Although political races are often a hotbed for lies, allegations, and false rumors, anecdotal reports surfacing in South Carolina indicate barriers may have been crossed in the current congressional race between first-timer Elizabeth Colbert Busch and former governor Mark Sanford.
According to The Atlantic Wire, pollsters have been calling residents of the Palmetto State ahead of next Tuesday’s vote and insinuating that Colbert Busch had previously undergone an abortion.
One such resident, April Wolford, told ThinkProgress she received a call from someone who identified as a pollster and went on to ask her the following questions:
-What would you think of Elizabeth Colbert Busch if I told you she had had an abortion?
-What would you think of Elizabeth Colbert Busch if I told you a judge held her in contempt of court at her divorce proceedings?
-What would you think of Elizabeth Colbert Busch if she had done jail time?
It’s certainly worth noting that none of these questions actually have any direct relevance to Colbert Busch. Rather, the questions were likely broached to voters in a method known as push polling – which can be effectively summarized as an attempt to negatively influence voters and/or introduce defamatory rumors into the political conversation.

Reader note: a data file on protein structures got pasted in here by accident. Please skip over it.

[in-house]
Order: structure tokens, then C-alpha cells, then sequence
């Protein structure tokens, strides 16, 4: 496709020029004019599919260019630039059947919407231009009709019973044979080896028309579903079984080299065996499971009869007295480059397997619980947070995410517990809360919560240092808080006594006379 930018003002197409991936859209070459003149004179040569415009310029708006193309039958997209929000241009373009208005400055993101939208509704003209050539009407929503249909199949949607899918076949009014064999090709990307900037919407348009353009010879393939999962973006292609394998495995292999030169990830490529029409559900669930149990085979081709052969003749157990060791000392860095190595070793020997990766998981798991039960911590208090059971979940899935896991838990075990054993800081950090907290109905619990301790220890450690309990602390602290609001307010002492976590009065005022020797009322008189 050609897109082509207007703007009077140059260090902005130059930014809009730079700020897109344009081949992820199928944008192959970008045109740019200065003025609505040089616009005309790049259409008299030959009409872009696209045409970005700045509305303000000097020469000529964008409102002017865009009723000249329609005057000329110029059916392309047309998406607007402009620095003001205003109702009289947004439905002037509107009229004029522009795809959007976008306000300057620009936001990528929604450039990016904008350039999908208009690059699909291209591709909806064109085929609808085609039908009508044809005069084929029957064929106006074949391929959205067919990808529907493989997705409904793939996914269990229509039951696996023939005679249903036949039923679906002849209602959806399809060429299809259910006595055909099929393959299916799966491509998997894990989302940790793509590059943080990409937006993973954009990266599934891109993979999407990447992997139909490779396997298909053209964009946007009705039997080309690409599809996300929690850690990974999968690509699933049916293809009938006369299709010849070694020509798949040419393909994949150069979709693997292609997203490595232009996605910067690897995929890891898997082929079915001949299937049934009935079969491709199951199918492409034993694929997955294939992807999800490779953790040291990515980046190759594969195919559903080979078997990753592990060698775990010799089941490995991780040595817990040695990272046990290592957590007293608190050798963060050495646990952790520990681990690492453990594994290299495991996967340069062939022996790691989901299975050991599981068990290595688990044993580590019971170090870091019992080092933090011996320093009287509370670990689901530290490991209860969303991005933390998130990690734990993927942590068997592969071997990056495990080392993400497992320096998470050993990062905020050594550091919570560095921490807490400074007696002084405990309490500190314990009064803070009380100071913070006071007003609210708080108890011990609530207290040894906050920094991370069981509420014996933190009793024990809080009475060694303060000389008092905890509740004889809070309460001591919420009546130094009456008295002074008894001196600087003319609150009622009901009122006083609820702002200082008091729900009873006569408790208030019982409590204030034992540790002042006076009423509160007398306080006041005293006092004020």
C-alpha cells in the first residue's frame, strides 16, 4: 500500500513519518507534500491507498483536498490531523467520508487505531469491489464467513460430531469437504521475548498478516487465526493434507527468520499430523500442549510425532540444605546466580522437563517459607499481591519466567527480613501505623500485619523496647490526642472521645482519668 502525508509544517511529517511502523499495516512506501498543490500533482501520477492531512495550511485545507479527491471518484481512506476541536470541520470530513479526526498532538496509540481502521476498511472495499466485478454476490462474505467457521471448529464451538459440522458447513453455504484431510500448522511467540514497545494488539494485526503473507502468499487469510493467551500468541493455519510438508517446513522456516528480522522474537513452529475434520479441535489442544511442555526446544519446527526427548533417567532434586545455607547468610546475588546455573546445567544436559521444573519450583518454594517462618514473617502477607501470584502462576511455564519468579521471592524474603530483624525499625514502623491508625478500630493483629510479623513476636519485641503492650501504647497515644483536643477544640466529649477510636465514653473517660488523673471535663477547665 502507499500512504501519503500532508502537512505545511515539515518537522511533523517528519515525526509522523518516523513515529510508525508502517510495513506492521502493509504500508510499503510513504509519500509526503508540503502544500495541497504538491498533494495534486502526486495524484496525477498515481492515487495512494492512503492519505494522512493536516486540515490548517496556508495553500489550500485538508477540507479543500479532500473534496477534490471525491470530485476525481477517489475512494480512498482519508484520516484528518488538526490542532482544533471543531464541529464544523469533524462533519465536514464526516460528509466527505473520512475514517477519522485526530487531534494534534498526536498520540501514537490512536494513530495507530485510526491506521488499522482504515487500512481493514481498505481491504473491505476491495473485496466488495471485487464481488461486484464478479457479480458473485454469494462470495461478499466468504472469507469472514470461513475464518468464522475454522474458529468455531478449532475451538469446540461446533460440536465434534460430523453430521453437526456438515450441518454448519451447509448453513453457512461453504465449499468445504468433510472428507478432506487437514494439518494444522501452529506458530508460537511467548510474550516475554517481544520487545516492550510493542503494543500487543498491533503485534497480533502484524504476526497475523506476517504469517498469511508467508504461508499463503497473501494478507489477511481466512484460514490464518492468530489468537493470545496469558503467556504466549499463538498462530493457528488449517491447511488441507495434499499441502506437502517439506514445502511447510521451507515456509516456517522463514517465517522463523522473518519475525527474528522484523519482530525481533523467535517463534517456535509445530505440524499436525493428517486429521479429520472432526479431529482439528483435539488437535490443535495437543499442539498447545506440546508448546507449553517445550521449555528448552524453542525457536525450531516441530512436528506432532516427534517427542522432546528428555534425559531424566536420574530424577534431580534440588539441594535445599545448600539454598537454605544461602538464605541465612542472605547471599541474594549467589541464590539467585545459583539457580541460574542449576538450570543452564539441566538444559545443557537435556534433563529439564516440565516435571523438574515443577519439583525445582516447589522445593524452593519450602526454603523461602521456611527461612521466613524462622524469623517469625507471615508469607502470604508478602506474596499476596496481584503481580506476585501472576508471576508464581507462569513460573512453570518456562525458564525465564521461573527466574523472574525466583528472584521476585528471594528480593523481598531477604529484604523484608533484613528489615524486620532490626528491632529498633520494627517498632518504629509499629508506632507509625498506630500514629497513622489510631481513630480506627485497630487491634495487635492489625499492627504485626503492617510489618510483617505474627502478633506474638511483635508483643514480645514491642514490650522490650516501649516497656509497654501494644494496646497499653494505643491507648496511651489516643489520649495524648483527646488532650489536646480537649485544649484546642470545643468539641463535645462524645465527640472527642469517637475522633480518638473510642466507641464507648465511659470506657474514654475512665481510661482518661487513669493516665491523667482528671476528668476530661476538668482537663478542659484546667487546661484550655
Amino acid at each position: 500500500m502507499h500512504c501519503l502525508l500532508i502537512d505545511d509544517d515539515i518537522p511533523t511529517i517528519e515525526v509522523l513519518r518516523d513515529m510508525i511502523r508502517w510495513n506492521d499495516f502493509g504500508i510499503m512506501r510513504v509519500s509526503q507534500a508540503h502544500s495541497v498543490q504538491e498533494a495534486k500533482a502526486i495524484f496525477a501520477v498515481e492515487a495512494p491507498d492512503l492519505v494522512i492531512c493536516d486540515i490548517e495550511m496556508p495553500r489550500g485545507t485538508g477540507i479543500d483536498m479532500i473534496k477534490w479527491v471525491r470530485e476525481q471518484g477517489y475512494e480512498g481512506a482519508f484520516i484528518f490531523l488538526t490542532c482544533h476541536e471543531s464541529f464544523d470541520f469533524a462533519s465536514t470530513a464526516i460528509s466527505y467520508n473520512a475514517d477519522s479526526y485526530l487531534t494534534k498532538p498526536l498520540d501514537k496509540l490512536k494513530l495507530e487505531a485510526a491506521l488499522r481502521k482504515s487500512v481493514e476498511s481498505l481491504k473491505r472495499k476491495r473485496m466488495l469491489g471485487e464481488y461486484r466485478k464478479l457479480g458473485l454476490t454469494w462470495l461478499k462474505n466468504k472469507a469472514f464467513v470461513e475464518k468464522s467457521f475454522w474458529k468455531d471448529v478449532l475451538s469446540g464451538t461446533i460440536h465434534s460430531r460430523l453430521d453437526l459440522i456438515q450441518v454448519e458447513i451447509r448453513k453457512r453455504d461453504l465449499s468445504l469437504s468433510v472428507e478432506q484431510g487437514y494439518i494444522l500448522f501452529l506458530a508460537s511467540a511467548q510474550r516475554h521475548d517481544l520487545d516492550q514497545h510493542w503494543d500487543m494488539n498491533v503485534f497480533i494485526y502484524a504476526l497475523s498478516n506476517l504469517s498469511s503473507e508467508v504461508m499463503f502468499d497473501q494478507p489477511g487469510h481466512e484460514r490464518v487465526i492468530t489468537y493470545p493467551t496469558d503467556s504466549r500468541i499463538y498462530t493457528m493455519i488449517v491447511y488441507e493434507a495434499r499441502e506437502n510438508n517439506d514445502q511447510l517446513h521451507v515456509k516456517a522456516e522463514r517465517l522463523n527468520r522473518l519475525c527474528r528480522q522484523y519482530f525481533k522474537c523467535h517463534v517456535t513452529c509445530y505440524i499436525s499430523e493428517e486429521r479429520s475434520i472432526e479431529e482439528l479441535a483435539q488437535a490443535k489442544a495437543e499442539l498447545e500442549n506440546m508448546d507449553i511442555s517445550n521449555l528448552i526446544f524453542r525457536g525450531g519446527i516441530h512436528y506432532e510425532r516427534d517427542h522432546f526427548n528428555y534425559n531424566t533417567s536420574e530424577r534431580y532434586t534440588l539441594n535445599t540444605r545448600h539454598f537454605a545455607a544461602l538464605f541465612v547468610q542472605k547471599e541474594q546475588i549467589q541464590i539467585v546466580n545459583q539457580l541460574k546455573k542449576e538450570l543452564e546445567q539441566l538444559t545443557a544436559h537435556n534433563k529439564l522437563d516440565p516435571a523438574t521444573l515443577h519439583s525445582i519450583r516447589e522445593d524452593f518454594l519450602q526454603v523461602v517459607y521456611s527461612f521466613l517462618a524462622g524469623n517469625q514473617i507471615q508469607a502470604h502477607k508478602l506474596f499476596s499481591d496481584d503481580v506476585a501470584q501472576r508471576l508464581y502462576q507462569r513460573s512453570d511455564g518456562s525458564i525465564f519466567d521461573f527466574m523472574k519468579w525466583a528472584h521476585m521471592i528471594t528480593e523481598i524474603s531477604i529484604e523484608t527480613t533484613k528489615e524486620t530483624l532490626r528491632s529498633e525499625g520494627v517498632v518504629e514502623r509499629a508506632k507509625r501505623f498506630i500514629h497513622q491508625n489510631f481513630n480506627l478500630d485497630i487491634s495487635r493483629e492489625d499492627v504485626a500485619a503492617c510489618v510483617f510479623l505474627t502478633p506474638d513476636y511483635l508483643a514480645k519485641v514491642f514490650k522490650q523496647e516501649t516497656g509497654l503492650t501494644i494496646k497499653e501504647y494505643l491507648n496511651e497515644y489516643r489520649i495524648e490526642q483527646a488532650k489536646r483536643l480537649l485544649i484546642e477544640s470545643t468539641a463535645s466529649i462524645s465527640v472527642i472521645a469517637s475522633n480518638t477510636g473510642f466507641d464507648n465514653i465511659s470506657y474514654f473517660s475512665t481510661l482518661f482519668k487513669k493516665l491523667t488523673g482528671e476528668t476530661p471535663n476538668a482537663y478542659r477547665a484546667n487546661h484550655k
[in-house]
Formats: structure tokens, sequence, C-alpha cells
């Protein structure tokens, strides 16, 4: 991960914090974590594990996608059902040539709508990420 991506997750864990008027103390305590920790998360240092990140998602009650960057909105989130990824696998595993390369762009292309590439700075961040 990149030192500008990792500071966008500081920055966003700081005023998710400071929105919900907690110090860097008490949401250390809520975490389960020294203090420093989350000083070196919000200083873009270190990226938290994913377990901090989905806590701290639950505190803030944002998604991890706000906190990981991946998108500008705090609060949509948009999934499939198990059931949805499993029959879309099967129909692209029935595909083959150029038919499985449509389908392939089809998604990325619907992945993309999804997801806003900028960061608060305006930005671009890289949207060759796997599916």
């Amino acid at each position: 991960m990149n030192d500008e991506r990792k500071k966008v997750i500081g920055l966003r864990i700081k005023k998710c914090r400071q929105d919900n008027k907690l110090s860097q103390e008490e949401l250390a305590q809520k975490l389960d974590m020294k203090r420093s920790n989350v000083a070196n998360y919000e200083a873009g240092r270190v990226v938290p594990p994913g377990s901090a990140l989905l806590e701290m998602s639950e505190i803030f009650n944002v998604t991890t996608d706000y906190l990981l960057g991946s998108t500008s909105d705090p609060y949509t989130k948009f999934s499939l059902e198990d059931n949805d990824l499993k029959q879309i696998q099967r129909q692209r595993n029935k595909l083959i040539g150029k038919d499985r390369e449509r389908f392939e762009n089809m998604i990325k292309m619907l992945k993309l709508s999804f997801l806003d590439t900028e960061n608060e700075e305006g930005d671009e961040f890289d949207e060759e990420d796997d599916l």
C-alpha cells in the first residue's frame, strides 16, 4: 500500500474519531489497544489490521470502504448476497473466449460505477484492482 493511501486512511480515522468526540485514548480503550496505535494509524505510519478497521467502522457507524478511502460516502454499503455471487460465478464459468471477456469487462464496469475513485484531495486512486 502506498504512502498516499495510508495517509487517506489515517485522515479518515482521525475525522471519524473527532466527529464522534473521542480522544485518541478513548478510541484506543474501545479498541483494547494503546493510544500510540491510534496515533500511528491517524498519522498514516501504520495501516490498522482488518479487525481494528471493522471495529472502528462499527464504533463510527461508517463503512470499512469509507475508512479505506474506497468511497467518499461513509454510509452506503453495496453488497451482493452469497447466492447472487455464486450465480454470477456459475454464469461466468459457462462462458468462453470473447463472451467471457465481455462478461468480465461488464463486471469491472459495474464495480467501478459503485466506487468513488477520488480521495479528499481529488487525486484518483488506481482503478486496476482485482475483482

Kathy Frankovic, Director of Surveys for CBS News, outlined the idea behind push polls in a 2009 interview:
“A push poll is political telemarketing masquerading as a poll. No one is really collecting information. No one will analyze data. You can tell a push poll be because it is very short, even too short,” she explained. “It will not include any demographic questions. The ‘interviewer’ will sometimes ask to speak to a specific voter by name. And, of course, a push poll will contain negative information – sometimes truthful, sometime not, about the opponent.”
At this preliminary stage, it’s unclear how such defamatory questions will effect Colbert Busch ahead of next Tuesday’s election. Push polls create the biggest impact when they reach a large audience, and, at this point, it’s unknown how many residents received similar questions from pollsters.
As if the current race didn’t need any additional controversy, Sanford made national headlines in 2009 after he disappeared for about a week in June while governor of South Carolina. Although he had told friends and family he was hiking the Appalachian Trail, it was eventually discovered that he was having an extramarital affair with a woman in Argentina.
After refusing to resign from his position as governor because it would be “the easy way out,” Sanford was unanimously censured – or given strong disapproval – by the House Judiciary Committee in December of 2009.